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As several Microsoft server products are on the verge of losing support, some organizations will likely migrate Exchange to Office 365 or make another messaging platform transition.
In January 2020, both Exchange Server 2010 and Windows Server 2008 will move out of extended support, which will spur some Exchange administrators to prepare for an on-premises upgrade or a move to Exchange Online.
Editor’s note: A Sept. 16 blog on the Exchange Team site indicated Microsoft would push the extended support of Exchange Server 2010 from Jan. 14, 2020 to Oct. 13, 2020 "to give Exchange Server 2010 customers more time to complete their migrations. This extension also aligns with the end of support for Office 2010 and SharePoint Server 2010."
Administrators who run Exchange Server 2010 workloads on Windows Server 2008 will need to make adjustments due to the Jan. 14, 2020, end-of-life for that server operating system.
A migration to the cloud might not intimidate experienced admins, but there are sure to be a fair amount of surprises and hidden pitfalls on this journey. Administrators should check this list to circumvent email disruptions, which can befall some Exchange migration projects.
Get updated to avoid compatibility issues
To migrate Exchange to Office 365 or Exchange Server 2019, administrators must first check the version of Microsoft Office and Outlook they use. Older Office suites, such as Office 2007 and 2010, will work with Office 365 to some degree, but newer functionality, such as focused emails and Office Groups, will not.
Organizations on Outlook versions prior to 2013 may find they suffer from connectivity and security errors when connecting to Office 365 or Exchange Online services. To be safe, these organizations should upgrade Office prior to a migration.
A migration also requires the latest patches and security updates. Administrators must apply these updates or make other technical changes, such as adjusting the Active Directory (AD) functional level to Windows 2008 R2, if they plan to use Azure AD Connect with password write-back. Failing this, an Exchange hybrid installation cannot proceed because the systems will not meet Microsoft's minimum requirements.
Don't overlook third-party and VoIP integrations
Administrators must check for any potential incompatibility of Exchange Online with third-party applications, such as Mitel and Cisco, prior to migrating Exchange to Office 365. Most modern applications use Exchange Web Services to communicate with Exchange objects, but Office 365 introduces a number of new capabilities and security requirements, such as a unified API across all Office 365 workloads and the use of the latest token-based security for communication between voice over IP (VoIP) and Exchange Unified Messaging.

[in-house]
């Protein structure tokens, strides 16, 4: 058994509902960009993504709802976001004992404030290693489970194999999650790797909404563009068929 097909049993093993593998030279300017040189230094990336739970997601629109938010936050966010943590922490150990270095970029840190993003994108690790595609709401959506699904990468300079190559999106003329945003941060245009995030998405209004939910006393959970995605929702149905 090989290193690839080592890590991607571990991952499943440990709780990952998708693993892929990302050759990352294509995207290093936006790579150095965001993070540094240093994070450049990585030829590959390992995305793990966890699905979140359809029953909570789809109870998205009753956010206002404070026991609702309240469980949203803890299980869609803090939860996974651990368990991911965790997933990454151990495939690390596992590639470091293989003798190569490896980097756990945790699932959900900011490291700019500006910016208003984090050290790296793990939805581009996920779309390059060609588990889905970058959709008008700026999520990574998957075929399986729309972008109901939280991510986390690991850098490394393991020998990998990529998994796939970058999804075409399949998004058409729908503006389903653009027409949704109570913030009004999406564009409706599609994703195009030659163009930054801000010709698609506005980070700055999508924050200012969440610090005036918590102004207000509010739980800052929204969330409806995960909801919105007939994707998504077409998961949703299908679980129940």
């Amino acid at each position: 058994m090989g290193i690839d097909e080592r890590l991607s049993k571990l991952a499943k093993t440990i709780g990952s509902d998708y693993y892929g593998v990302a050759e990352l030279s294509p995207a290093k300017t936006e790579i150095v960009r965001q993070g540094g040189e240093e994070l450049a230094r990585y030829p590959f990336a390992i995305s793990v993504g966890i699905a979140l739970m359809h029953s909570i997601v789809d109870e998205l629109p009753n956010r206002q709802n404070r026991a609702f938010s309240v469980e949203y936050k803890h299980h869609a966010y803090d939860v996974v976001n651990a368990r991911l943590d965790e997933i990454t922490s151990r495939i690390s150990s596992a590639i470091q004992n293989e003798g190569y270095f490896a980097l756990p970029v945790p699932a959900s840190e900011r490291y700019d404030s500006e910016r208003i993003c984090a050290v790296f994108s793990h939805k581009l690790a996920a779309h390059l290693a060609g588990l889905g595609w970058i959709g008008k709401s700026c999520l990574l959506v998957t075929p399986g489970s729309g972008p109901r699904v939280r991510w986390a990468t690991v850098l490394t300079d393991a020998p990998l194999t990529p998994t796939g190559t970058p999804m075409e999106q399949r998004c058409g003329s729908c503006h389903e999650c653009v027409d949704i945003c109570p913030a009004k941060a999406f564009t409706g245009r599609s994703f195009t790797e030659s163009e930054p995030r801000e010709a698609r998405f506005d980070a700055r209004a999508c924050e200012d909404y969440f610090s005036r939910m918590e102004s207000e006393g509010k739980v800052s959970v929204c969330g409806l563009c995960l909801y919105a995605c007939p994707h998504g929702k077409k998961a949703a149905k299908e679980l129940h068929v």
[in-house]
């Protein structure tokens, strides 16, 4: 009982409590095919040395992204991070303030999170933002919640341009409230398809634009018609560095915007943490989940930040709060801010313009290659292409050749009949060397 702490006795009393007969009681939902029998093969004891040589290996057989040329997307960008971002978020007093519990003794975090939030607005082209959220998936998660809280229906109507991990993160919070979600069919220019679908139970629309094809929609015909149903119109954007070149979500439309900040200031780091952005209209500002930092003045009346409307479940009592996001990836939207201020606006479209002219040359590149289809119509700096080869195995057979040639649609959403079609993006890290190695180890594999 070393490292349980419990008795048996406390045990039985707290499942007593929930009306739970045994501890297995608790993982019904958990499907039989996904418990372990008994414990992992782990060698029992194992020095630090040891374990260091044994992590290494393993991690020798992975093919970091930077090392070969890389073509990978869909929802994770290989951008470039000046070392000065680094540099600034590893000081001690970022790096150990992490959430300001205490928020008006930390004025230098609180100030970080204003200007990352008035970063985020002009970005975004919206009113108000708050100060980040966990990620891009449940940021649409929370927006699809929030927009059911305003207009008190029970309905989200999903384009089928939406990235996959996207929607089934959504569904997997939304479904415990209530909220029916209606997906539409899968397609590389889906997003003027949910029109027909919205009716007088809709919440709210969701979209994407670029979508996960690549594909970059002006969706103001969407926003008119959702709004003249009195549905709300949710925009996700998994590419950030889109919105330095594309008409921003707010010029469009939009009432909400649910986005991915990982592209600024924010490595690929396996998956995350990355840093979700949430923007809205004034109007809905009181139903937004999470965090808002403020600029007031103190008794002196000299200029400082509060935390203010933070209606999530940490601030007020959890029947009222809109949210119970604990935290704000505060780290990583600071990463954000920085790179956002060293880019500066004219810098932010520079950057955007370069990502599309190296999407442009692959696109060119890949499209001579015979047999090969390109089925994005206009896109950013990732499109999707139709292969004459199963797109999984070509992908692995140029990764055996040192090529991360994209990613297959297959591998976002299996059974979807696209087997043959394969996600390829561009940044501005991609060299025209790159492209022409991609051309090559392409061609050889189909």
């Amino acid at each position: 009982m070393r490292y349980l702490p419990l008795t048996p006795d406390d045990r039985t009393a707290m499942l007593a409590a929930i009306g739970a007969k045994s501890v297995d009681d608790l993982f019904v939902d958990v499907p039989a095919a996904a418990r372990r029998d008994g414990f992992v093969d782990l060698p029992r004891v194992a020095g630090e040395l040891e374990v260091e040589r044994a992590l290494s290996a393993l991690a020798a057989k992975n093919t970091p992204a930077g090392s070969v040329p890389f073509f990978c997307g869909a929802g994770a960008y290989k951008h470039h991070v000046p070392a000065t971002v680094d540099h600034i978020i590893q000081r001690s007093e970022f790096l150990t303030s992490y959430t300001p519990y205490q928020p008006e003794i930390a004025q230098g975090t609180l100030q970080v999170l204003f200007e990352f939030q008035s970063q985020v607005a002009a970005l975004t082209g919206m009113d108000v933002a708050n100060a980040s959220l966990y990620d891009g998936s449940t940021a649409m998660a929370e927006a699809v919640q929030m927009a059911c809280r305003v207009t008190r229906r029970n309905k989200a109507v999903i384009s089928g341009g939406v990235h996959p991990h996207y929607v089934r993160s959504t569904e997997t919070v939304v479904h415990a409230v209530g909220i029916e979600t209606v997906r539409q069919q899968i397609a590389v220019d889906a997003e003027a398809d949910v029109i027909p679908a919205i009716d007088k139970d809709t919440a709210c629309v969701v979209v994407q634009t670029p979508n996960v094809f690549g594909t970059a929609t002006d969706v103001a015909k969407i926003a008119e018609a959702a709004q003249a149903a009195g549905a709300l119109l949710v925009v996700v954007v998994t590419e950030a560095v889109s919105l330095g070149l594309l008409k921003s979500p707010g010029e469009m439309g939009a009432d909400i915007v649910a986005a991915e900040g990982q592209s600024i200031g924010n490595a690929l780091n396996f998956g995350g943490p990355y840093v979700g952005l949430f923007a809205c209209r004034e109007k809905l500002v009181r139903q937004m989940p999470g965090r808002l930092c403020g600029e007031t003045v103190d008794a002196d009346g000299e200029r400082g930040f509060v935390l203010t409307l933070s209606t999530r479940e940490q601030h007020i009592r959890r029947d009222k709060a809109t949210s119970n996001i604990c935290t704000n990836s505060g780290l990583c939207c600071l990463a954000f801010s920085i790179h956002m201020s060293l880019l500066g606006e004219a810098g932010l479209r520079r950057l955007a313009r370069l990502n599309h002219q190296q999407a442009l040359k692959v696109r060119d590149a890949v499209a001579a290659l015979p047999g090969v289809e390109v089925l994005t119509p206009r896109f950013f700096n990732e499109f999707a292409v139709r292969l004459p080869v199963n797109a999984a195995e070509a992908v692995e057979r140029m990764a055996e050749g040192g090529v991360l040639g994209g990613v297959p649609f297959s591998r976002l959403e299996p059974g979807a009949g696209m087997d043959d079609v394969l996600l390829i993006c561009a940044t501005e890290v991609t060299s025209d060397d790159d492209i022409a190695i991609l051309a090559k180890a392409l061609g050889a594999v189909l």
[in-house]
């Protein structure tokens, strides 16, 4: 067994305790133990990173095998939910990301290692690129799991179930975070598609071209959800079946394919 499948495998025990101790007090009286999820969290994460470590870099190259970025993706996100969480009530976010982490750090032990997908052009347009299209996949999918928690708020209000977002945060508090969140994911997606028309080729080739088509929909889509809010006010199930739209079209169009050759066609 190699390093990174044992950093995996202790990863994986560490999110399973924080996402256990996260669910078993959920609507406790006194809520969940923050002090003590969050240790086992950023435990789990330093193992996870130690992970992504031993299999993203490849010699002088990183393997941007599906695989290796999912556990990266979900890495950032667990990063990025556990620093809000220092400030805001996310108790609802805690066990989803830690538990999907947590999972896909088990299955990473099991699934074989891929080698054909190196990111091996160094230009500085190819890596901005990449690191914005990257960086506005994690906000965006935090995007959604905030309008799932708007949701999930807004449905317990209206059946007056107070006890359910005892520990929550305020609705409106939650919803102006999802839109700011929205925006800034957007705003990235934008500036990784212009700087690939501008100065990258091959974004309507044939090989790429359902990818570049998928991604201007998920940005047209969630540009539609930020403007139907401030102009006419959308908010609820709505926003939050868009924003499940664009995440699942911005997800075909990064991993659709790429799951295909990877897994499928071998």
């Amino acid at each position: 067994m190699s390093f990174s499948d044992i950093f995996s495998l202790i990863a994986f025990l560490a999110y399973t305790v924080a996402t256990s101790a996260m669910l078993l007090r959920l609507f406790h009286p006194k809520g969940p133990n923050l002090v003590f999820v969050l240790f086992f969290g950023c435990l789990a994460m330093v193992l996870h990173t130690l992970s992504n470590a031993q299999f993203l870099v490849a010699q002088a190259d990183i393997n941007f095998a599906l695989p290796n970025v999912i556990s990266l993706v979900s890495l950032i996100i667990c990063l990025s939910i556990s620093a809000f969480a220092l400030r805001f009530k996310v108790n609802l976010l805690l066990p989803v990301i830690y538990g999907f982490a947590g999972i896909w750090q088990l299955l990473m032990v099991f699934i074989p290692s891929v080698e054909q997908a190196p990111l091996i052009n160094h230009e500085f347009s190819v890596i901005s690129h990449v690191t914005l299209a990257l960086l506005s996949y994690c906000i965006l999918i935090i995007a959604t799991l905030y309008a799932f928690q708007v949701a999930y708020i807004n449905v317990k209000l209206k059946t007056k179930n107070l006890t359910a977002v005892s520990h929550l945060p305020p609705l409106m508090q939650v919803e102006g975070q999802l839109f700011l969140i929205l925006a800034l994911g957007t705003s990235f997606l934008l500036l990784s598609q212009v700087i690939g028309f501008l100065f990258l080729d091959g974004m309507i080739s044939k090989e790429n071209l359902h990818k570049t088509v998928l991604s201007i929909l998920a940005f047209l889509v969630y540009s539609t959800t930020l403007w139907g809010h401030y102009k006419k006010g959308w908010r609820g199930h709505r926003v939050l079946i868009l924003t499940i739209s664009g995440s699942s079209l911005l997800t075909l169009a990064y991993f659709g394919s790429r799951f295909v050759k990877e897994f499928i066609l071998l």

Several third-party vendors retuned their applications to make them compatible with Exchange Online. Exchange administrators must inventory any third-party applications in use, check their compatibility and plan their transition.
Think about the existing unified communications arrangement
Organizations that rely on integrated email and phone system functionality will likely have to adapt during an Exchange migration. These changes relate to the voicemail-to-email function, also known as voicemail transcription.
Microsoft has made significant improvements to its Unified Messaging features as part of the shift from Skype for Business to Microsoft Teams. Microsoft touts some of these new enhancements in Cloud Voicemail, the successor to Exchange Unified Messaging, including deposit function and voicemail answering, voicemail retrieval via Skype for Business Online or the Outlook client, and voicemail management through the Office 365 portal.
But these changes have affected customers who integrated VoIP and Exchange. Exchange administrators must ensure that their current VoIP platform supports Exchange Online and prepare for the transition with that vendor.
Plan for the licenses and time you need
Microsoft licensing is notoriously difficult to understand, and Exchange administrators will have to work hard to find the right Office 365 licenses. Further sowing this confusion, Microsoft continually develops new products and bundles them with existing offerings. It's imperative for administrators to understand exactly what offerings they need based on business demands.
For example, organizations with several field workers that just need email might only require a cheaper Office 365 F1 license at $4 a month compared to the E1 plan which is $8 a month but offers more services and storage space. In many cases, organizations spend more on licensing for users who do not require advanced functionality.
Timing is key during a migration effort
It might come as a surprise that Microsoft regulates bandwidth during a migration from Exchange to Office 365. This throttling of the mailbox replication service affects all Office 365 migrations, including the cutover, staged and hybrid Exchange migrations. Because throttling controls the speed at which mailboxes migrate online, IT must ensure that they manage their migration batches properly and plan their timeline based on the performance of the initial batches.